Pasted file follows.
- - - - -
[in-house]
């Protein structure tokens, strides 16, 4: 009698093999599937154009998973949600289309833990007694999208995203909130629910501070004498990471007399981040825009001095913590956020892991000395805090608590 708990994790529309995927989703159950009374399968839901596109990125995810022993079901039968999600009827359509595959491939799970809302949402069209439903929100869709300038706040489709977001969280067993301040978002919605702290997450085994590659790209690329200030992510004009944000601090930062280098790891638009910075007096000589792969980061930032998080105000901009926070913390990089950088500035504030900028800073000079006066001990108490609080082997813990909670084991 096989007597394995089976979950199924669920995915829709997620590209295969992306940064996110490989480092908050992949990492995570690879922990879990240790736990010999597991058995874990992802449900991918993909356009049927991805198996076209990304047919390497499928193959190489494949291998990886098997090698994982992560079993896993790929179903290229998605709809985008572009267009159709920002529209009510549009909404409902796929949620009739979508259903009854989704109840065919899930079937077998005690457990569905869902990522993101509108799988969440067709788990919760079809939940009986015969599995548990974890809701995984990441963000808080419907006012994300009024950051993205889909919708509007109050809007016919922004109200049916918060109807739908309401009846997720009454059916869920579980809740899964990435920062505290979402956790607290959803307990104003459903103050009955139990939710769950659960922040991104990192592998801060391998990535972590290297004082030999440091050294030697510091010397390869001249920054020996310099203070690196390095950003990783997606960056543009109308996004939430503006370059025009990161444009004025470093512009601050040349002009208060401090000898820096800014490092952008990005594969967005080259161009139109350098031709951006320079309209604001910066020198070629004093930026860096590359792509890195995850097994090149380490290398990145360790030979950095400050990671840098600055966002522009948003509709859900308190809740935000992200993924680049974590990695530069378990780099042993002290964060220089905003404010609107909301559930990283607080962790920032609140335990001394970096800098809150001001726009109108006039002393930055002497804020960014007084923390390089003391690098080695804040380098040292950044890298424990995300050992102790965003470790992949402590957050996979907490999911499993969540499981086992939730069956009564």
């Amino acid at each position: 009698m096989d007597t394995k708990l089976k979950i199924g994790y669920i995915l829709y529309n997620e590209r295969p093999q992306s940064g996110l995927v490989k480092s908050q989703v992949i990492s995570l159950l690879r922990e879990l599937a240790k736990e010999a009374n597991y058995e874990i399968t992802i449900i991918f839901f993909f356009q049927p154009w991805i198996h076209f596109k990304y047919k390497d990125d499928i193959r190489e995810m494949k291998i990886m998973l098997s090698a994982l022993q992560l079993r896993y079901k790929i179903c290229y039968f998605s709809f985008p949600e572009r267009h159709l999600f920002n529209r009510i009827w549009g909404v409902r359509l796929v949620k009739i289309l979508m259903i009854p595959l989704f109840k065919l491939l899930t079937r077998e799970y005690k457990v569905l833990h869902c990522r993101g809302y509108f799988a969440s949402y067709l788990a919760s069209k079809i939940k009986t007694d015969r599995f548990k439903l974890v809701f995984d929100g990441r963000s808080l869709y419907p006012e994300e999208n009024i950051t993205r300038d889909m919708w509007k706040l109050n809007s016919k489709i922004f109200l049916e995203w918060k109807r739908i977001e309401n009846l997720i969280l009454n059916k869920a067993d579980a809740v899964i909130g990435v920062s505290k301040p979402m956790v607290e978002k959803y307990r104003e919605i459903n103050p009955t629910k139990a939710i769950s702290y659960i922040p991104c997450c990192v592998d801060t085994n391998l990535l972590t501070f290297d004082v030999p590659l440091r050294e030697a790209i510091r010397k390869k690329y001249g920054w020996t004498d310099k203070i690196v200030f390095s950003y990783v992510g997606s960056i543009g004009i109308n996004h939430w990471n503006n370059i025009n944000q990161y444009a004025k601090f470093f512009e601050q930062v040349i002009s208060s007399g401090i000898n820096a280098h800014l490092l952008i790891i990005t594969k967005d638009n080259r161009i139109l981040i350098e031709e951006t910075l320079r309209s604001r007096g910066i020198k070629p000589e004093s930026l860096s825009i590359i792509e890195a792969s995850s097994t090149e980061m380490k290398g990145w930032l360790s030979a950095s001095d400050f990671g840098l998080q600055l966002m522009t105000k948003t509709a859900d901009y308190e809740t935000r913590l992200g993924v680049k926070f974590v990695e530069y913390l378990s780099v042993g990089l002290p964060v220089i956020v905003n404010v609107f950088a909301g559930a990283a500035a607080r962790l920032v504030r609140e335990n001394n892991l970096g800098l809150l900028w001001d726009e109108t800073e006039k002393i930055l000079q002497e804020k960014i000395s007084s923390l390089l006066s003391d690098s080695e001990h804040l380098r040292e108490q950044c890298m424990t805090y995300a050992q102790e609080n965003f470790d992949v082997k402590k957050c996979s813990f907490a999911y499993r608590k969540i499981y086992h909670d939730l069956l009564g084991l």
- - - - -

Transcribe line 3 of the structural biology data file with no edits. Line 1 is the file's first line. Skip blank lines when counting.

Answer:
């Amino acid at each position: 009698m096989d007597t394995k708990l089976k979950i199924g994790y669920i995915l829709y529309n997620e590209r295969p093999q992306s940064g996110l995927v490989k480092s908050q989703v992949i990492s995570l159950l690879r922990e879990l599937a240790k736990e010999a009374n597991y058995e874990i399968t992802i449900i991918f839901f993909f356009q049927p154009w991805i198996h076209f596109k990304y047919k390497d990125d499928i193959r190489e995810m494949k291998i990886m998973l098997s090698a994982l022993q992560l079993r896993y079901k790929i179903c290229y039968f998605s709809f985008p949600e572009r267009h159709l999600f920002n529209r009510i009827w549009g909404v409902r359509l796929v949620k009739i289309l979508m259903i009854p595959l989704f109840k065919l491939l899930t079937r077998e799970y005690k457990v569905l833990h869902c990522r993101g809302y509108f799988a969440s949402y067709l788990a919760s069209k079809i939940k009986t007694d015969r599995f548990k439903l974890v809701f995984d929100g990441r963000s808080l869709y419907p006012e994300e999208n009024i950051t993205r300038d889909m919708w509007k706040l109050n809007s016919k489709i922004f109200l049916e995203w918060k109807r739908i977001e309401n009846l997720i969280l009454n059916k869920a067993d579980a809740v899964i909130g990435v920062s505290k301040p979402m956790v607290e978002k959803y307990r104003e919605i459903n103050p009955t629910k139990a939710i769950s702290y659960i922040p991104c997450c990192v592998d801060t085994n391998l990535l972590t501070f290297d004082v030999p590659l440091r050294e030697a790209i510091r010397k390869k690329y001249g920054w020996t004498d310099k203070i690196v200030f390095s950003y990783v992510g997606s960056i543009g004009i109308n996004h939430w990471n503006n370059i025009n944000q990161y444009a004025k601090f470093f512009e601050q930062v040349i002009s208060s007399g401090i000898n820096a280098h800014l490092l952008i790891i990005t594969k967005d638009n080259r161009i139109l981040i350098e031709e951006t910075l320079r309209s604001r007096g910066i020198k070629p000589e004093s930026l860096s825009i590359i792509e890195a792969s995850s097994t090149e980061m380490k290398g990145w930032l360790s030979a950095s001095d400050f990671g840098l998080q600055l966002m522009t105000k948003t509709a859900d901009y308190e809740t935000r913590l992200g993924v680049k926070f974590v990695e530069y913390l378990s780099v042993g990089l002290p964060v220089i956020v905003n404010v609107f950088a909301g559930a990283a500035a607080r962790l920032v504030r609140e335990n001394n892991l970096g800098l809150l900028w001001d726009e109108t800073e006039k002393i930055l000079q002497e804020k960014i000395s007084s923390l390089l006066s003391d690098s080695e001990h804040l380098r040292e108490q950044c890298m424990t805090y995300a050992q102790e609080n965003f470790d992949v082997k402590k957050c996979s813990f907490a999911y499993r608590k969540i499981y086992h909670d939730l069956l009564g084991l």